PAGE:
Bette Davis, Claudette Colbert, Deanna Durbin, Elizabeth Taylor, Greta Garbo, Herbert Marshall, Ingrid Bergman, Janet Leigh, Jean Seberg, Joanne Woodward, John Gilbert, Kim Novak, Laurence Olivier, Lizabeth Scott, Melvyn Douglas, Monique classique, Norma Shearer, Robert Taylor, Rosalind Russell, Tony Curtis, Vivien Leigh
Bette Davis, Charlton Heston, Clark Gable, David Niven, George Brent, George Sanders, Gone With the Wind, Grace Kelly, Hedy Lamarr, Jean Harlow, Judy Garland, Lana Turner, Linda Darnell, Lizabeth Scott, Marilyn Monroe, Monique classique, Olivia de Havilland, Rita Hayworth, Robert Taylor, Vivien Leigh
A wonderful production and a screen version of the excellent homonymous novel written by Karel J. Benes, “A Stolen Life” is another splendid accomplishment of the fine actress Bette Davis. Co-starring the young Glenn Ford, Davis simply steals the show with her impressive performance of the twin sisters who fall in love with the same man. Kate is a talented painter, capable to love and to be generous to others, while Patricia is a selish, very superificial and vivid woman. Kate’s unscrupulous sister marries Bill, but in the end she pays a high price for all her sins, as she is drowned in an accident. Not being able to rescue Patricia’s life, Kate assumes her identity in order to be together with the love of her life. Only in the end the whole truth is discovered. The film was nominated for an Oscar for Best Effects, Special Effects, but Bette Davis deserved a nomination, as well, because she was simply magnificent in all the scenes in which she makes the transition between two physically similar sisters, but psychologically, very different. You will certainly love this film, another gem in the career of Bette Davis, directed by the gifted, but lesser-known Curtis Bernhardt.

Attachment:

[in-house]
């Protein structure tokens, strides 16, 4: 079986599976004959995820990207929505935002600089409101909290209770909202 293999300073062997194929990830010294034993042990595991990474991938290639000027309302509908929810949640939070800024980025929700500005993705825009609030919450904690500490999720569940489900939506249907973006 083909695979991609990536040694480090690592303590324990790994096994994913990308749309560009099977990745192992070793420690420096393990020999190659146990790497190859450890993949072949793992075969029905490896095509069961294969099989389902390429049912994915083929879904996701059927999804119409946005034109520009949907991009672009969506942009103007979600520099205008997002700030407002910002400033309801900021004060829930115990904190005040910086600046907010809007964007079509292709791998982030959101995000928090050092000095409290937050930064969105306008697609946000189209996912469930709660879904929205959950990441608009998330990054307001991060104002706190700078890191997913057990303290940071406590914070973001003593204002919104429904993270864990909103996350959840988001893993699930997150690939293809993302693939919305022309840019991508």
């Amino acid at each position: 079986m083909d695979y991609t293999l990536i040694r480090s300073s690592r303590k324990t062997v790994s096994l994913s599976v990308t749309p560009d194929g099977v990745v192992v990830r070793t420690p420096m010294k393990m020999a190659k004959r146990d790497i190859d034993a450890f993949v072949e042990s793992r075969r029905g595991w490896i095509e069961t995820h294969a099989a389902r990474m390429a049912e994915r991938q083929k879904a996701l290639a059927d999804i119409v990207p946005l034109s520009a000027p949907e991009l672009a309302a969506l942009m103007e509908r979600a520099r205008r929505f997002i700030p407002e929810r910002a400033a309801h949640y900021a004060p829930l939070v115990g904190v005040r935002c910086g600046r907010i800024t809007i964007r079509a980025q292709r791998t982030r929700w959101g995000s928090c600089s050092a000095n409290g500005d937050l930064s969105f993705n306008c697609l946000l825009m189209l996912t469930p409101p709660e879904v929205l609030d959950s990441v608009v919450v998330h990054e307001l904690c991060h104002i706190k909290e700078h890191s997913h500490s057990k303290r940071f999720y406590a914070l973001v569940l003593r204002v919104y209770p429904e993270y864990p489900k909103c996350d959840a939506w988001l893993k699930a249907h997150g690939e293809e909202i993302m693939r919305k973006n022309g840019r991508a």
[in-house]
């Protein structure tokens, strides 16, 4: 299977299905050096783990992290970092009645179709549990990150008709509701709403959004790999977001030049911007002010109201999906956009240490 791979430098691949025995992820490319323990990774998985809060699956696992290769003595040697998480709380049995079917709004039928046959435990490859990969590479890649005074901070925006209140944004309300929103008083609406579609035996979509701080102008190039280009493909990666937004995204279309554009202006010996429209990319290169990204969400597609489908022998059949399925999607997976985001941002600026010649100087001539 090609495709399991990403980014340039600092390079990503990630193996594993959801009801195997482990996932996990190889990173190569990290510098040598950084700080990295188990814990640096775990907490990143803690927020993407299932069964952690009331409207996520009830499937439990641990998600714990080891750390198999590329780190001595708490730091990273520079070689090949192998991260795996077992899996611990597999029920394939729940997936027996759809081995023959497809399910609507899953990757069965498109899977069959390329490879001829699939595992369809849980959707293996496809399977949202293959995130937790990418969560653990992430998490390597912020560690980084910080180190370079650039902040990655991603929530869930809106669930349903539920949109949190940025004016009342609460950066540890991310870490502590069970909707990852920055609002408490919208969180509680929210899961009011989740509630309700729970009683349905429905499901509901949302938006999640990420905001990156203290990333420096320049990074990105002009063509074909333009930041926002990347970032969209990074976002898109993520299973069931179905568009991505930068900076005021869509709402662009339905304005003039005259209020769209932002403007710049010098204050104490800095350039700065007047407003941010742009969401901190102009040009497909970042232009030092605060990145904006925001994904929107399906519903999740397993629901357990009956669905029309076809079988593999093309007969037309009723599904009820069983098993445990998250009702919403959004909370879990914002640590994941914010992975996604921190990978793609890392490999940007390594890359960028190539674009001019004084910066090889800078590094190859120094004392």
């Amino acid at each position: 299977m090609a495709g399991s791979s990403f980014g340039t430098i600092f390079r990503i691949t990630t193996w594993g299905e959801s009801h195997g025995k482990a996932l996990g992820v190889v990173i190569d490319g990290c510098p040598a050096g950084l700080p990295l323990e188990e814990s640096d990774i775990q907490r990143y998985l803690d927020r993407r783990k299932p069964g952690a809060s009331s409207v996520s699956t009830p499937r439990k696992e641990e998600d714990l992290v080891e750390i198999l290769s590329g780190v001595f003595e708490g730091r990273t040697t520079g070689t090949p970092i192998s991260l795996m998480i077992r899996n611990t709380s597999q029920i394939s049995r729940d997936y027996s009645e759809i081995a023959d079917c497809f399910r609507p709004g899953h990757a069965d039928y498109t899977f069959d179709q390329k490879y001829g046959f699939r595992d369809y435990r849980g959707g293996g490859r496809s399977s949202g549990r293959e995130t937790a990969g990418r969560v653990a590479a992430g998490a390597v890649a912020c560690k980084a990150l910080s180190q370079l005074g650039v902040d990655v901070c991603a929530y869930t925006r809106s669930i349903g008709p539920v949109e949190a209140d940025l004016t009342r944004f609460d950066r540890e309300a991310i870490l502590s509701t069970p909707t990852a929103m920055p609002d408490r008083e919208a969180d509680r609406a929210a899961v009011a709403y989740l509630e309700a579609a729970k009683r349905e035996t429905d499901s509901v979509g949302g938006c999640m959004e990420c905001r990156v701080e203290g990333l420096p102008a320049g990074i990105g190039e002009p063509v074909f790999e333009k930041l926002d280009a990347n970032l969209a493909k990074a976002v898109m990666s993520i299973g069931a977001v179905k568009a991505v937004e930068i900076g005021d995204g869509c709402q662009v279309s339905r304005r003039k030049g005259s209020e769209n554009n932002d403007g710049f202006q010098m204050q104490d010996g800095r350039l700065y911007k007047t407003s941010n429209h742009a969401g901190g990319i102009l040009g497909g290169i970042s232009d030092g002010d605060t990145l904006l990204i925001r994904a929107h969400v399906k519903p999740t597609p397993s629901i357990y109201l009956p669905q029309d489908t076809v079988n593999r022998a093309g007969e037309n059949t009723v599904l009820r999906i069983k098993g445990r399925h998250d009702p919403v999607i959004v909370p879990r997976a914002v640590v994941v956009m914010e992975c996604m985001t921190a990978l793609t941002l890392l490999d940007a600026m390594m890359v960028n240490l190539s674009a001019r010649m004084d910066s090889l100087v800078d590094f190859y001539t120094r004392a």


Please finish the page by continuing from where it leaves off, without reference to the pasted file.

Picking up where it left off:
One of the great classics of Bette Davis, “Mr. Skeffington” is a very complex and interesting drama. It tells the story of a beautiful, but very selfish and pragmatic woman who marries an old, wealthy Jewish businessman to save her beloved brother from an embezzlement charge. The action happens in the years before and after WWI. When her brother dies on the front, Fanny decides to separate from her husband, even if they never divorce. She abandons their only daughter, who spends her childhood and adolescence with her father, in Europe. When Hitler comes to power, her father is taken to a concentration camp, losing all his fortune, while Fanny, now an old woman, cannot accept the fact that she is no longer beautiful. Her life gets complicated even more when all of a sudden her daughter returns to her house and falls in love with one of her mother’s “beaux”. In the end, Fanny realizes that Job Skeffington is the only man who truly loves her and destiny makes them reunite and spend the rest of their lives together. So, Fanny has the chance to admit her mistakes and to correct them, but again only for her selfishness, because she doesn’t want to remain a lonely, old and sick woman, as her daughter leaves her to marry the man she loves. The story is, as I said, very complicated. It covers several decades, and it’s incredible how well made Davis the transition from a lovely young woman to a painfully sick and decrepit lady. Claude Rains, one of her frequent co-stars (you should also see “Now, Voyager”) was excellent in the role of her husband, but Davis is simply superb. They both earned an Oscar nomination, but unfortunately didn’t win. All in all, these classical dramas of Bette Davis from the 1940s emphasize best her enormous talent. She was a professional and one of the greatest actresses of all time, together with Joan Crawford, her constant rival, who excelled, too, in this kind of dramatic roles.